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Broadband focus turns to anchor sites

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The anchor institutions designated for inclusion in the Region 10 broadband plan are a key element in the overall project vision. The county is working to arrange a discussion of anchor institution issues among local officials at the courthouse on Nov. 2.

Actual costs of the broadband plan are based to an extent on the number of anchor institutions that local communities want to see served by the proposed fiberoptic network.

Anchor institutions are described generally as government entities that would have some need for super-fast Internet access. They would include schools, health care facilities like hospitals and clinics, first responder headquarters, libraries and others. Region 10 has distributed a list of over 60 possible anchor institutions in five Delta County municipalities (excluding Orchard City).

Region 10's broadband consultant, NEOFiber of Carbondale, includes the following explanation of anchor institutions' role in the overall system and its associated costs:

"Some grant programs will not pay for customer premise equipment, i.e. equipment that the customer owns. However, if the network owner or Region 10 maintains ownership of the equipment that is placed at the customer anchor institution, there would be the opportunity to have the grant pay for the equipment.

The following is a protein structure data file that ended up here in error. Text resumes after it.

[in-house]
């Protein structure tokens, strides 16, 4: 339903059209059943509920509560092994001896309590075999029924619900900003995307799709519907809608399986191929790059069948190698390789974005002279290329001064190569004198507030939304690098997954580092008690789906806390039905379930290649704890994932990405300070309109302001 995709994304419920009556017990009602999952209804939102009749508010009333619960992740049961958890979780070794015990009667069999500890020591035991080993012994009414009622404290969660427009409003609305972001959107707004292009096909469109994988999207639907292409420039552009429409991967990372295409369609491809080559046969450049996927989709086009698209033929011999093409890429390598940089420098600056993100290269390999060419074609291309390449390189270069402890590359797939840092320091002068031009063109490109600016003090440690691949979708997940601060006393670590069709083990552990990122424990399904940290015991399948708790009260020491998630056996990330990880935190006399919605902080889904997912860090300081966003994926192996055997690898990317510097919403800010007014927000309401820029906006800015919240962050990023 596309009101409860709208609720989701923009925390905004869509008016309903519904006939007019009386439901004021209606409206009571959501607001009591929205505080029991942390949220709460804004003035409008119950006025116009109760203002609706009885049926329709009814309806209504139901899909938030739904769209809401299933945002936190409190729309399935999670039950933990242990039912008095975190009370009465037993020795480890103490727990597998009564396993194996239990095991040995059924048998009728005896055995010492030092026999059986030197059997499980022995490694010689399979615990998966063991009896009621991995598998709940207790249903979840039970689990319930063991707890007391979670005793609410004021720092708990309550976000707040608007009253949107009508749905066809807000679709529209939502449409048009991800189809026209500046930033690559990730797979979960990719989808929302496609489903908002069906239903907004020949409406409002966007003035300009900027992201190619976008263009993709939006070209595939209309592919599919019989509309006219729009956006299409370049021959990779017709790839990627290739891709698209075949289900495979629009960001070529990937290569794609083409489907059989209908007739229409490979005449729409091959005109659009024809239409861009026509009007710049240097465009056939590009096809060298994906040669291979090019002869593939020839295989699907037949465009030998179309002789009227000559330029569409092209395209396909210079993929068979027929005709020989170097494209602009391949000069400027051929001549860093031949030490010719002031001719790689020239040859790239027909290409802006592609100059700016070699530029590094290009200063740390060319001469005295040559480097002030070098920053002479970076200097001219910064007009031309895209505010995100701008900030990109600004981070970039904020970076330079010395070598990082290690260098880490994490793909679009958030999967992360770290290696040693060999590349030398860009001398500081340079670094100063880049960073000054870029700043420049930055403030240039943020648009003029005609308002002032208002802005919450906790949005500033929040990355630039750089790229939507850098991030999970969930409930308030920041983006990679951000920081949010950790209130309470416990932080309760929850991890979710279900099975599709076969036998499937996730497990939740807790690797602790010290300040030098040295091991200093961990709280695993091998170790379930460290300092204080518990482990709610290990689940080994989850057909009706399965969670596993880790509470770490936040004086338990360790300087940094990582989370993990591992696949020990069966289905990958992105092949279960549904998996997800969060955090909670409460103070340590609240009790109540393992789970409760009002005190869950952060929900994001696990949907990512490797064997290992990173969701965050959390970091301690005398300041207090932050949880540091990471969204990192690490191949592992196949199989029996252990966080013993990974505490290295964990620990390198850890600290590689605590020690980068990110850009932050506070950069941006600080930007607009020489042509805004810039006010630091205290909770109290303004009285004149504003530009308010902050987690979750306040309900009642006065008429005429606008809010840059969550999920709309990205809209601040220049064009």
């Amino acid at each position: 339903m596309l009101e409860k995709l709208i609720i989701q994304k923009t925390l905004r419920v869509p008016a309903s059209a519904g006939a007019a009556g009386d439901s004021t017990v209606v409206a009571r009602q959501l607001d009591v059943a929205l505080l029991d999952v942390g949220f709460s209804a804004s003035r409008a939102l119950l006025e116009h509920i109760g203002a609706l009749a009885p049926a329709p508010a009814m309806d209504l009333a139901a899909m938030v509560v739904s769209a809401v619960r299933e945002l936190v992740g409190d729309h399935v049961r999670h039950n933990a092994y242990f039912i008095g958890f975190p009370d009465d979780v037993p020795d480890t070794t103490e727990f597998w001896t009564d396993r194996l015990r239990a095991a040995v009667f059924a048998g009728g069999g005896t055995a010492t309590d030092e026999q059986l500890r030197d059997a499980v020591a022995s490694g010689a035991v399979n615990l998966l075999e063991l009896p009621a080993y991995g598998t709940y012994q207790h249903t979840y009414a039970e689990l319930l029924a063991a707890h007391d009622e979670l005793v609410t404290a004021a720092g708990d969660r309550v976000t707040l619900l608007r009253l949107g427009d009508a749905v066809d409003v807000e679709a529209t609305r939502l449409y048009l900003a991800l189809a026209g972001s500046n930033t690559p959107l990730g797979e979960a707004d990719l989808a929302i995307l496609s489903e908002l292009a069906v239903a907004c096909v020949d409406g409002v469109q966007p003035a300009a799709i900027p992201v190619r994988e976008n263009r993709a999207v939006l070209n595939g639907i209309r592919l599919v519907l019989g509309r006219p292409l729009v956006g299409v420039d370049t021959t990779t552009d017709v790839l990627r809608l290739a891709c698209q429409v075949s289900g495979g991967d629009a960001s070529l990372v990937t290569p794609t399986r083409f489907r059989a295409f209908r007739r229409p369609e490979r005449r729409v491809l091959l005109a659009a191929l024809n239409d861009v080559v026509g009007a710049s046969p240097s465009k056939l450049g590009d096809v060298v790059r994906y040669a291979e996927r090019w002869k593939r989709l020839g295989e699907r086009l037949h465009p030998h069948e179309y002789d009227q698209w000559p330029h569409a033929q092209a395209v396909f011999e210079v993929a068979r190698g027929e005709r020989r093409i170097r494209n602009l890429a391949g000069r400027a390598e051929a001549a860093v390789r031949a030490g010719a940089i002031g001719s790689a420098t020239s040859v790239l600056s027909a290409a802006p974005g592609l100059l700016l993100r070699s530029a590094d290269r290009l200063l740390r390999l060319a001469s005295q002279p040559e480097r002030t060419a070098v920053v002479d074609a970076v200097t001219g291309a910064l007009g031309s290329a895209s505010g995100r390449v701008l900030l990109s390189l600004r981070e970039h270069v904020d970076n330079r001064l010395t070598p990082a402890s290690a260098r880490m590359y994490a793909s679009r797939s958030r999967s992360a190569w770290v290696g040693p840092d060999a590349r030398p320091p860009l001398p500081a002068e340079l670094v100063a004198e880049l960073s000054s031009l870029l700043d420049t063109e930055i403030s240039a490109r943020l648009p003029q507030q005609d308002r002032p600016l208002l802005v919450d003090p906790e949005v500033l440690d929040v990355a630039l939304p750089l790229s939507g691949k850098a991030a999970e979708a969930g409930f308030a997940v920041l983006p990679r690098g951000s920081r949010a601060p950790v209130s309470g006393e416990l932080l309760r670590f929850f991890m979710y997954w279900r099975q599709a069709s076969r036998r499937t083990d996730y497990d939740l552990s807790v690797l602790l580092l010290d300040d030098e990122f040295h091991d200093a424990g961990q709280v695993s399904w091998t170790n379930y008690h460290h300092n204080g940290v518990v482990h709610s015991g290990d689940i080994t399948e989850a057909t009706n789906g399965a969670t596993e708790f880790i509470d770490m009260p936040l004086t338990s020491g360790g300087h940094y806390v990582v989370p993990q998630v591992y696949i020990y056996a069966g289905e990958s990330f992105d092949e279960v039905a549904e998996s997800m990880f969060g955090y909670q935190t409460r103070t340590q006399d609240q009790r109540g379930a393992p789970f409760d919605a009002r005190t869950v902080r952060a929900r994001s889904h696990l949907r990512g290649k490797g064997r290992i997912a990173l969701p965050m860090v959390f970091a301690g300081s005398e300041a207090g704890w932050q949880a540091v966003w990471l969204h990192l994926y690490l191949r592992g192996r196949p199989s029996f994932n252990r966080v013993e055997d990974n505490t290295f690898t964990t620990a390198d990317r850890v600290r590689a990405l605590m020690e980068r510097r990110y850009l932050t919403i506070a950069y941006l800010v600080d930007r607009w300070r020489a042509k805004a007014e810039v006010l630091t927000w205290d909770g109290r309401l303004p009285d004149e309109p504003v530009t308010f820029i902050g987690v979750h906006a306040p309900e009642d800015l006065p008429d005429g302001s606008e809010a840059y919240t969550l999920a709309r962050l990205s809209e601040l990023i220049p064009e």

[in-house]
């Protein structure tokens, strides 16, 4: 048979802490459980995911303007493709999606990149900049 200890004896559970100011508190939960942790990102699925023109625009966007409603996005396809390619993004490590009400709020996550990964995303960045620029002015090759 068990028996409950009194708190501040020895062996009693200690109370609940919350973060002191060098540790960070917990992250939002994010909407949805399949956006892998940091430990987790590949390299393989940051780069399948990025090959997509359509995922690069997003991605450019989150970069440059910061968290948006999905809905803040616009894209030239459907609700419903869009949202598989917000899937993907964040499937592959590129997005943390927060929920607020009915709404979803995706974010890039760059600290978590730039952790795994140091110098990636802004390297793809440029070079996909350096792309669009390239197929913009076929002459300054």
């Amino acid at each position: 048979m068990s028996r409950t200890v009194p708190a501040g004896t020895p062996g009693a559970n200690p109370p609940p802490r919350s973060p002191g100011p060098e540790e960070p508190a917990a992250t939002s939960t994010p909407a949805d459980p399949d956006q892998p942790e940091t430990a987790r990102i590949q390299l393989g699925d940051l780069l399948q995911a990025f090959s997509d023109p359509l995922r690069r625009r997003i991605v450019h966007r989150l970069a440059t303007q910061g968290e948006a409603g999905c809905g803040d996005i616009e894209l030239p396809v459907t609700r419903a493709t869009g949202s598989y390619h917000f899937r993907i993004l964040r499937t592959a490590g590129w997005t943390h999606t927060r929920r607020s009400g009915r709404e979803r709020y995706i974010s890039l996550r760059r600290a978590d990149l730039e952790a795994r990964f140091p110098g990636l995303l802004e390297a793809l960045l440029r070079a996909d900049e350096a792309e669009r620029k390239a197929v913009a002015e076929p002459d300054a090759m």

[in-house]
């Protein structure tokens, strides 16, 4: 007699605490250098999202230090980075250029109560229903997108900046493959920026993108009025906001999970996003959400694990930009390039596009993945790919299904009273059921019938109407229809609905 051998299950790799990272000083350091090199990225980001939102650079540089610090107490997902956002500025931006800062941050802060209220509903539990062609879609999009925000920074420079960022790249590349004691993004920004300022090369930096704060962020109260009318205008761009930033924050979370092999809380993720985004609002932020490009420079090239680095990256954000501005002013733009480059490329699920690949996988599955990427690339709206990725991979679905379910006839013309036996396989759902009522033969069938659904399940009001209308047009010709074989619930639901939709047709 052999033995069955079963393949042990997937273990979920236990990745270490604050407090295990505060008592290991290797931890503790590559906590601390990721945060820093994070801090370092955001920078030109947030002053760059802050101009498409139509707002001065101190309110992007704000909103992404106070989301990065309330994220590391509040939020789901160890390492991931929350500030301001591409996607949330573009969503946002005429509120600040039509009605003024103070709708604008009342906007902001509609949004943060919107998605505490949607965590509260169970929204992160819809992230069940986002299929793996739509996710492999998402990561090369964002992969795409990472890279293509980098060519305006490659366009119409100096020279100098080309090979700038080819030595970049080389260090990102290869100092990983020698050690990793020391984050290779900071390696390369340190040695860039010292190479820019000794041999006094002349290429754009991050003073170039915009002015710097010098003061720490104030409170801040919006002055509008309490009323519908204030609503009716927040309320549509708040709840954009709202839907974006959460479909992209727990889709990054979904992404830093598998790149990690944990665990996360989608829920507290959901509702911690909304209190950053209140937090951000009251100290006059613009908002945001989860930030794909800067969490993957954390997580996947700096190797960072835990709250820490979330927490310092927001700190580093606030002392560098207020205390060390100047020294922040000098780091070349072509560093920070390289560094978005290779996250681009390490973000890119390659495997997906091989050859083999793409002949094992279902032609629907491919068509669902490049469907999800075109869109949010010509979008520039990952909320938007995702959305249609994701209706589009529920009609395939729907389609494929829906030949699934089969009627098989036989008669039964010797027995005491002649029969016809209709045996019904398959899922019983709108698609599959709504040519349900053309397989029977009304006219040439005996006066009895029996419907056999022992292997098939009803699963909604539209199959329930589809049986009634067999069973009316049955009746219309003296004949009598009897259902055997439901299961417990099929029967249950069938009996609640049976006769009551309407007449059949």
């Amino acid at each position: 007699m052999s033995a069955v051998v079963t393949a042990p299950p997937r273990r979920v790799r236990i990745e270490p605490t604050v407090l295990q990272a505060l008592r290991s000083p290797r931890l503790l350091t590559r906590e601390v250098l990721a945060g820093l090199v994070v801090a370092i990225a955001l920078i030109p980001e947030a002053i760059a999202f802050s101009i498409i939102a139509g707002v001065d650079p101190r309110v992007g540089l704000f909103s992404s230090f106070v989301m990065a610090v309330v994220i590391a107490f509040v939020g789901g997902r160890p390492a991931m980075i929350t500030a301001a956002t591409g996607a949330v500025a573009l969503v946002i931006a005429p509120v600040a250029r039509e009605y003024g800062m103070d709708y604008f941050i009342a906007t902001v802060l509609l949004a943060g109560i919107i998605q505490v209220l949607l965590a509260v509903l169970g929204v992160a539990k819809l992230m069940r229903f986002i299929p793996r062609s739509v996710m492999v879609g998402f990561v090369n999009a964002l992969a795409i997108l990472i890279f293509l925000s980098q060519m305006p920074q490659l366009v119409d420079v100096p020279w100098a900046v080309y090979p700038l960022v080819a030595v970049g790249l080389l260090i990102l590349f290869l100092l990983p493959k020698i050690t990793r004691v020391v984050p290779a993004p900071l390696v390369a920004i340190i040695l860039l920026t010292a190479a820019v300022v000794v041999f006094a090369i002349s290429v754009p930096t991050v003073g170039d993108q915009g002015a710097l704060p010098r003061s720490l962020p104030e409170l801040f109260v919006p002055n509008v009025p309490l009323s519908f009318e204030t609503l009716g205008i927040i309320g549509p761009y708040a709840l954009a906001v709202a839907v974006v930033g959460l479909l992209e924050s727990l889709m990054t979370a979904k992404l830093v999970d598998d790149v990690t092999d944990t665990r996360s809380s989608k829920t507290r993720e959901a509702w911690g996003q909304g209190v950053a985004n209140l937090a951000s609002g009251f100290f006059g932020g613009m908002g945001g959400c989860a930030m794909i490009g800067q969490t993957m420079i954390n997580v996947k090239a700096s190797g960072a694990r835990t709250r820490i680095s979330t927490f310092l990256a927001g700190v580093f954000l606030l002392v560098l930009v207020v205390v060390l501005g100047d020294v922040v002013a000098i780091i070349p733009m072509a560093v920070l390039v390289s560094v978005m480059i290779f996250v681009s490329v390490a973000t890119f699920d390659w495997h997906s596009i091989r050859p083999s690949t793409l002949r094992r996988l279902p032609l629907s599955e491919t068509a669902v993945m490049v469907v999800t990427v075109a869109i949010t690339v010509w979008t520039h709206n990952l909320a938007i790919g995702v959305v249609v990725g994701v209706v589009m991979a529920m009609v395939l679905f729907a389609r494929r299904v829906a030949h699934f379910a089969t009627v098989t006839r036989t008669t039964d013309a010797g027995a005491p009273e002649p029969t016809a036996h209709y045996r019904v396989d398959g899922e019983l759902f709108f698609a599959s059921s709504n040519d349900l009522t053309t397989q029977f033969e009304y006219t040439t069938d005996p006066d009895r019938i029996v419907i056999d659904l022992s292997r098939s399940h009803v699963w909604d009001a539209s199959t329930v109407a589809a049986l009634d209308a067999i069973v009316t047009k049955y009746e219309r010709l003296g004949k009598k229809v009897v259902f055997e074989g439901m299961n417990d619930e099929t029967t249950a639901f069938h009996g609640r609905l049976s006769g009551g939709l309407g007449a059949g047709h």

"Once fiber is built within a community, it is much easier to continue to build out further into the community. The networks within each community have been designed so that either the ISPs can further build out within the community or the cities or towns themselves can build further into the community. Equipment at each of the anchor institutions would also need to be purchased to light the fiber. These costs are included in the Phase 1 of the DOLA grant submission."

At a meeting of county municipal officials last month, Region 10 officials confirmed that the $753,000 cash pledge by Delta County will be used for ensuring that every municipality will have a "carrier neutral location" regardless of whether it designates any anchor institutions, or even if it doesn't approve the "opt-out" proposition on the Nov. 3 election ballot.

In addition, there will be a certain amount of new construction as fiberoptic cable is installed for the system as currently configured. That alone is being described as a project that is at lesat a year or two away from anticipated completion.

The proposed Region 10 fiberoptic cable network is to be a "middle mile" network. Region 10 intends to purchase access to a regional Internet hub at Albuquerque and then distribute that content over a fiberoptic network of cable owned partly by itself and partly by DMEA, which has promised to provide access for Region 10.

From the middle mile portion of the system, according to the current plan, access to fiberoptic cable and associated Internet services is to be offered through the middle mile component by Region 10 for fee to private company Internet service providers (ISPs). Region 10 has promised that gigabit speeds will be offered to the private ISPs for $1,200 to $1,500, less than the private ISPs currently pay for the content they sell.

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